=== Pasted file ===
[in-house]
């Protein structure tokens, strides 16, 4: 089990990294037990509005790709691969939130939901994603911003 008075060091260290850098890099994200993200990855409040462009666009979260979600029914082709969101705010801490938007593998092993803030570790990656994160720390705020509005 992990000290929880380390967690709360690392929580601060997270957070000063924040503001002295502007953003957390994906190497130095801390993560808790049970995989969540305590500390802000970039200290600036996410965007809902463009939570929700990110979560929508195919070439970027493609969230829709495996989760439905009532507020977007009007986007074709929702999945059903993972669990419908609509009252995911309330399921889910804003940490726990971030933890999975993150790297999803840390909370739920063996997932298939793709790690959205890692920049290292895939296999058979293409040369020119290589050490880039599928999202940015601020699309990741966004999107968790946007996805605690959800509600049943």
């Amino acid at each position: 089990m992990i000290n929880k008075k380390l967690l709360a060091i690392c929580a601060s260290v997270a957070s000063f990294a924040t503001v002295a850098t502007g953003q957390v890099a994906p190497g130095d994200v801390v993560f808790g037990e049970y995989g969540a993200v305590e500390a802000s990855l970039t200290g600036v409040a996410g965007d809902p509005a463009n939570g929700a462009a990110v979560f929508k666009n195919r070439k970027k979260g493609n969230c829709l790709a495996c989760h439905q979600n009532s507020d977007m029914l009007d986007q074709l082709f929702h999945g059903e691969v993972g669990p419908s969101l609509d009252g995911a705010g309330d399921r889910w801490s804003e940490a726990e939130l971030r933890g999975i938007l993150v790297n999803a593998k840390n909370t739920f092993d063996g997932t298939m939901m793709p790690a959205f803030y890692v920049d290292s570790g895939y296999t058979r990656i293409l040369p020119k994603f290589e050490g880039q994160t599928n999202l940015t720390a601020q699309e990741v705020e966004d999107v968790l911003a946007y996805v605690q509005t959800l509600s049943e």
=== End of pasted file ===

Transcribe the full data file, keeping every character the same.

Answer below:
[in-house]
């Protein structure tokens, strides 16, 4: 089990990294037990509005790709691969939130939901994603911003 008075060091260290850098890099994200993200990855409040462009666009979260979600029914082709969101705010801490938007593998092993803030570790990656994160720390705020509005 992990000290929880380390967690709360690392929580601060997270957070000063924040503001002295502007953003957390994906190497130095801390993560808790049970995989969540305590500390802000970039200290600036996410965007809902463009939570929700990110979560929508195919070439970027493609969230829709495996989760439905009532507020977007009007986007074709929702999945059903993972669990419908609509009252995911309330399921889910804003940490726990971030933890999975993150790297999803840390909370739920063996997932298939793709790690959205890692920049290292895939296999058979293409040369020119290589050490880039599928999202940015601020699309990741966004999107968790946007996805605690959800509600049943």
């Amino acid at each position: 089990m992990i000290n929880k008075k380390l967690l709360a060091i690392c929580a601060s260290v997270a957070s000063f990294a924040t503001v002295a850098t502007g953003q957390v890099a994906p190497g130095d994200v801390v993560f808790g037990e049970y995989g969540a993200v305590e500390a802000s990855l970039t200290g600036v409040a996410g965007d809902p509005a463009n939570g929700a462009a990110v979560f929508k666009n195919r070439k970027k979260g493609n969230c829709l790709a495996c989760h439905q979600n009532s507020d977007m029914l009007d986007q074709l082709f929702h999945g059903e691969v993972g669990p419908s969101l609509d009252g995911a705010g309330d399921r889910w801490s804003e940490a726990e939130l971030r933890g999975i938007l993150v790297n999803a593998k840390n909370t739920f092993d063996g997932t298939m939901m793709p790690a959205f803030y890692v920049d290292s570790g895939y296999t058979r990656i293409l040369p020119k994603f290589e050490g880039q994160t599928n999202l940015t720390a601020q699309e990741v705020e966004d999107v968790l911003a946007y996805v605690q509005t959800l509600s049943e």